The Court of Justice of the European Union (CJEU), in DB v Commissione Nazionale per le Societe la Borsa (Consob), (C481/19) in reply to a preliminary reference from Italy's Constitutional Court, has held that persons who are subject to an administrative investigation for insider dealing have the right to remain silent and to avoid self-incrimination when their answers are capable of establishing their liability for an offence which is punishable by administrative sanctions of a criminal nature or criminal liability.

The CJEU reminded member states that competent authorities cannot impose penalties on natural persons where they refuse to provide the authority with answers during an investigation that could establish their liability for certain offences that carry criminal sanctions.

Court of Justice of the European Union, 2 February 2021


The Criminal Justice (Theft and Fraud Offences) (Amendment) Act 2021 (Act) has been signed into Irish law. A commencement order is awaited to bring the Act into operation.

The Act gives effect to EU Directive 2017/1371 on the fight against fraud to the EU's financial interests by means of criminal law (Directive). The Act includes an expanded definition of fraud affecting the financial interests of the EU. The offence is defined by reference to the Directive and expressly includes fraud involving revenue arising from VAT own resources where cross-border fraudulent schemes are involved and procurement-related and non-procurement-related expenditure. The Act also provides for a new offence of misappropriation by a public official.

Under the Act, a body corporate can be held liable where a "relevant offence" (fraud affecting the financial interests of the EU or misappropriation) is committed for the benefit of the body corporate. For this to arise, the offence must have been committed by a "relevant person" who is either director, manager, secretary or other officer of the body corporate, or a person purporting to act in that capacity, or an employee, subsidiary or agent of the body corporate.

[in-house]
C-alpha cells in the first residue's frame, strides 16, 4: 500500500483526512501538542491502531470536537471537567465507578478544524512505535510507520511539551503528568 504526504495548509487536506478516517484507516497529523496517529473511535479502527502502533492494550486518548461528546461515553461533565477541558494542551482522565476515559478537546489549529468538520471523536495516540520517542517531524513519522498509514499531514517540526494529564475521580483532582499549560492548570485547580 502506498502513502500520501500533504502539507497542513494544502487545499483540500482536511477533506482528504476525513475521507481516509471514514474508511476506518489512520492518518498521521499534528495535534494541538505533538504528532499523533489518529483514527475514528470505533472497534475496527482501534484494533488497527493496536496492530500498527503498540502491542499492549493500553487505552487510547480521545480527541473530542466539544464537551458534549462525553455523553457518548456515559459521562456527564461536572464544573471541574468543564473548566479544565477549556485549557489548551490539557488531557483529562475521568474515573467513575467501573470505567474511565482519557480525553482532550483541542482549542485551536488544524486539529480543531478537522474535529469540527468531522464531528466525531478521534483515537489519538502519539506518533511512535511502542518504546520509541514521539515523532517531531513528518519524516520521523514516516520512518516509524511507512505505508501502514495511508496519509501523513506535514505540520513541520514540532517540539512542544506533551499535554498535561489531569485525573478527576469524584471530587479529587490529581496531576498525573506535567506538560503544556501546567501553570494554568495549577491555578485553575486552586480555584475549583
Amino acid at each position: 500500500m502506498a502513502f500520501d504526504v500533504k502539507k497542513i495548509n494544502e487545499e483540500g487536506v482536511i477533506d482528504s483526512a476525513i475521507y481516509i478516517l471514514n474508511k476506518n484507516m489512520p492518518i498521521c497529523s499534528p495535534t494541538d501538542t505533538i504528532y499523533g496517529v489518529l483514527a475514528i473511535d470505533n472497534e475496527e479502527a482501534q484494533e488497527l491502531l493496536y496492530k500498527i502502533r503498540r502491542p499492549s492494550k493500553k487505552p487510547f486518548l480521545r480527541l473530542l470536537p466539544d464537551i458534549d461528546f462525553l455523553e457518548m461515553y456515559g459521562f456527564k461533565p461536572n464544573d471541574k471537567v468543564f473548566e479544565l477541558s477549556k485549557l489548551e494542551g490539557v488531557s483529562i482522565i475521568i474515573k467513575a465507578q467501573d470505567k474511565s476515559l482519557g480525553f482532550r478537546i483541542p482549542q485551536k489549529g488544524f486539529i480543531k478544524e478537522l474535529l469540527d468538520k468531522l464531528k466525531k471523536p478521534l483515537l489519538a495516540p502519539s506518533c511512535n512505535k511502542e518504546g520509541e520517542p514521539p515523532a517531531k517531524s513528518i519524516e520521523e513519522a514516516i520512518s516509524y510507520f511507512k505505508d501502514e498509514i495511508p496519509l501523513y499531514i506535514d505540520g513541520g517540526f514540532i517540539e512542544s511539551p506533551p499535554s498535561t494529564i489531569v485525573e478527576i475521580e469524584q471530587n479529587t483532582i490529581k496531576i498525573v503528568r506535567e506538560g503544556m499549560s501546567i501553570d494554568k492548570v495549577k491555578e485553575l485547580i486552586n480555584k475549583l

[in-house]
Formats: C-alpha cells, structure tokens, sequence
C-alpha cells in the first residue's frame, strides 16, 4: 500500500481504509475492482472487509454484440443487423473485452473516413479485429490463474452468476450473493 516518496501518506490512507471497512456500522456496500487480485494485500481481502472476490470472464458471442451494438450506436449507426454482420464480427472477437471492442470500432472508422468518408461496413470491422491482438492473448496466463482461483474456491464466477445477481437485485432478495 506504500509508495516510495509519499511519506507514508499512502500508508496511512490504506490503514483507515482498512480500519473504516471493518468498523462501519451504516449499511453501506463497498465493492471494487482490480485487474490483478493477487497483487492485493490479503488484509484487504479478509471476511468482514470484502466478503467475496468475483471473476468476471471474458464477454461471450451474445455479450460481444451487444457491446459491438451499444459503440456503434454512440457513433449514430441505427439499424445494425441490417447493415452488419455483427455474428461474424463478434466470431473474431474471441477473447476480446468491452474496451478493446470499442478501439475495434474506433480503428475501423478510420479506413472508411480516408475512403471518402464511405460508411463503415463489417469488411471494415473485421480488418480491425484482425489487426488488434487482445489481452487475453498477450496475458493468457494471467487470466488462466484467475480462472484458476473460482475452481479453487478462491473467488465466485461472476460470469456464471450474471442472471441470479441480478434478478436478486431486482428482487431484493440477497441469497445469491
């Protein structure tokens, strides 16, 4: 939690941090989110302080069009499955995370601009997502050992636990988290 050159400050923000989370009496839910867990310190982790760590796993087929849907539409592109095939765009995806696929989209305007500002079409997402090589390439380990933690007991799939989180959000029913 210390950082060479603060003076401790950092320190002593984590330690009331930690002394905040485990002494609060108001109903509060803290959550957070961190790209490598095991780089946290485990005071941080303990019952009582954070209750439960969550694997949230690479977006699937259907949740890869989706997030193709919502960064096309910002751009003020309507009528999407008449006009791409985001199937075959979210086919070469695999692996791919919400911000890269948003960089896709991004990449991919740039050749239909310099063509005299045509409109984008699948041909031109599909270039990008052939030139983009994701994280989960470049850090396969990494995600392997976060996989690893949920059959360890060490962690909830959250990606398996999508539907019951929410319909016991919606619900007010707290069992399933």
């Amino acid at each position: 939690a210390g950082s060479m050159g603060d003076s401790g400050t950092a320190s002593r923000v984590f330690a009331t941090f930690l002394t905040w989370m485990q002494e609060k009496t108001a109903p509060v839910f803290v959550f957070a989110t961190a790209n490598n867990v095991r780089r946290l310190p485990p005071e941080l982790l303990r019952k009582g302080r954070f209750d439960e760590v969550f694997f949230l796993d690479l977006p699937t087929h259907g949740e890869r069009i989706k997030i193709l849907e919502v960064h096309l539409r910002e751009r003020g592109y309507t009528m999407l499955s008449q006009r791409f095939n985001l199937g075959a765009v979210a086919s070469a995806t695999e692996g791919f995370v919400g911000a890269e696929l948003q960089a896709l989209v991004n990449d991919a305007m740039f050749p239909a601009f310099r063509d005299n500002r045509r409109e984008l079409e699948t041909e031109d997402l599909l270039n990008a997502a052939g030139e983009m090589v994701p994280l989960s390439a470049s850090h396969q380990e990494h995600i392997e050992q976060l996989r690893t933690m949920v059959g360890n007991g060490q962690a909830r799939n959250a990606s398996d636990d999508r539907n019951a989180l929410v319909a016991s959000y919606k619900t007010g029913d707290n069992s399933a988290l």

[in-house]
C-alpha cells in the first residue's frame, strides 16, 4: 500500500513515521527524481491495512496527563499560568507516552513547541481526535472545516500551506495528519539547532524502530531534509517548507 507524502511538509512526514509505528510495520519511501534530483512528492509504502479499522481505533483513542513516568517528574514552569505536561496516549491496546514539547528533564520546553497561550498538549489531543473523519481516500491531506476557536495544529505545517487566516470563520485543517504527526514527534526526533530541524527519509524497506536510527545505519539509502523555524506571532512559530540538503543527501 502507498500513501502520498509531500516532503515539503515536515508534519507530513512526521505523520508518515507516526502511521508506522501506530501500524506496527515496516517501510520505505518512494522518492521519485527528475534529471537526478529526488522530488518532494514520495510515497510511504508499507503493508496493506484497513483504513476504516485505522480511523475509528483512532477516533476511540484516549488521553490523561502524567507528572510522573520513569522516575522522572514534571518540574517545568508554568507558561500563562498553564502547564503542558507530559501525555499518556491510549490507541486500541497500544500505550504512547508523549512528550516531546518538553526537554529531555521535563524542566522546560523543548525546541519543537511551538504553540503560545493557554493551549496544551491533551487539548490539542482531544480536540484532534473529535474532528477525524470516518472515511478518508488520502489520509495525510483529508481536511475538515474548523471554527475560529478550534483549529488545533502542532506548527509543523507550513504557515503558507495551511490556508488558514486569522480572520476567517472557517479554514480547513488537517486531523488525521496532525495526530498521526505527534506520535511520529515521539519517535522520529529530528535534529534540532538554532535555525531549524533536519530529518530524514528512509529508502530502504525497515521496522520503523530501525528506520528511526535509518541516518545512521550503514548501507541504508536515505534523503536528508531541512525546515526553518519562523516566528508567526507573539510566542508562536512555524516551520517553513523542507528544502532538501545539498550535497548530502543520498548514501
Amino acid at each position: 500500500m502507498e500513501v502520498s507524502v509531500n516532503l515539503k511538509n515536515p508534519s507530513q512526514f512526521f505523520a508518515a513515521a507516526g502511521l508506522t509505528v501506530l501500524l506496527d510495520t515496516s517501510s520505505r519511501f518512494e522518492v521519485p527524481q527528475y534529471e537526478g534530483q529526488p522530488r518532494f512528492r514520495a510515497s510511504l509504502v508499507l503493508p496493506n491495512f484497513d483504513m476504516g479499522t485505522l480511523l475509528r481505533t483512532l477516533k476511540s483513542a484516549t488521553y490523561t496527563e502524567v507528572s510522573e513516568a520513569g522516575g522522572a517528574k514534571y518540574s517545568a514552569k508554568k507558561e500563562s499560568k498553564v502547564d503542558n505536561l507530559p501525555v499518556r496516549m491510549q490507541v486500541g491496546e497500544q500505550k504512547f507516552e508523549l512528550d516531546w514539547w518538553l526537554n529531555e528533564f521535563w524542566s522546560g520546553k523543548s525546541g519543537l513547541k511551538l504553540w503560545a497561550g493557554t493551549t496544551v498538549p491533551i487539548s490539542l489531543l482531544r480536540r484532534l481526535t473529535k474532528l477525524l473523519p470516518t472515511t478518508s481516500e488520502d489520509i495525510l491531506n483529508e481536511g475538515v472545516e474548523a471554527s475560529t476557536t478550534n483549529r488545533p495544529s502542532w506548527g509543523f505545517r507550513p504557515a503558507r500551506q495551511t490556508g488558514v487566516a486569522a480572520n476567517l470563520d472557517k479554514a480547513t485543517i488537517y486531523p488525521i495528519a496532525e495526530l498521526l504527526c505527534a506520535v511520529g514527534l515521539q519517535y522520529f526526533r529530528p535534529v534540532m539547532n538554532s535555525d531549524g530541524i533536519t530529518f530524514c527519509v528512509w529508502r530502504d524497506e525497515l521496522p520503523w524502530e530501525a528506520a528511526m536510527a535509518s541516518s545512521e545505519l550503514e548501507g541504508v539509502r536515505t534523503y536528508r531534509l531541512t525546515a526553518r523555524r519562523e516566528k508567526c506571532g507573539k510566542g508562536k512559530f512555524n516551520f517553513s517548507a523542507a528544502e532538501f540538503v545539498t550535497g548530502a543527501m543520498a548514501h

A person who commits an offence under the Act is liable to prosecution on indictment and liable on conviction to a fine and/or to a term of imprisonment not exceeding five years for certain offences.

Criminal Justice (Theft and Fraud Offences) (Amendment) Act 2021, Irish Statute Book.


In a move to further protect the environment through the use of criminal law, the European Commission has recently reevaluated the Environmental Crime Directive (Directive) and found that, in its current form, its objectives were not being met. A public consultation has now been launched to review, amongst others, the scope of the Directive and the sanctions contained within. This, coupled with the European Union Agency for Criminal Justice Cooperation, Eurojust, publication on environmental crime, which stressed the need for further co-operation, highlights a more vigorous move towards tackling issues in this area.

European Commission and Eurojust, 5 February 2021


The UK's Supreme Court ruling, in R (on the application of KBR, Inc) v Director of the Serious Fraud Office [2021] UKSC 2021, will have implications for the Serious Fraud Office's (SFO) ability to conduct cross-jurisdictional investigations. The issue before the Supreme Court was whether the SFO could issue a notice under section 2(3) of the UK Criminal Justice Act 1987 (1987 Act) compelling foreign companies to produce documents held outside the jurisdiction, on pain of criminal penalty in the UK.

The Supreme Court overturned the UK High Court which held that the SFO could make a request for documents held outside the jurisdiction by a foreign company where that company had a "sufficient connection" to the UK. The Supreme Court held that the presumption against extra-territorial affect clearly applied to the 1987 Act in the circumstances of this case. It also found that this presumption was not rebutted having regard to the wording, purpose and context of the legislation.

UK Supreme Court, 5 February 2021


The European Commission (Commission) has opened up a roadmap for its plan on tackling organised crime in the EU. The agenda will address, amongst other issues, the corruption and financial aspects of organised crime.

According to the Commission roadmap, there is a strong link between organised crime and corruption. It is roughly estimated that corruption alone costs the EU economy ?120 billion per year. The Commission also noted that certain instruments of the relevant legal framework, such as the Framework Decision against organised crime, are more than ten years old and may not be up-to-date to address current challenges related to organised crime.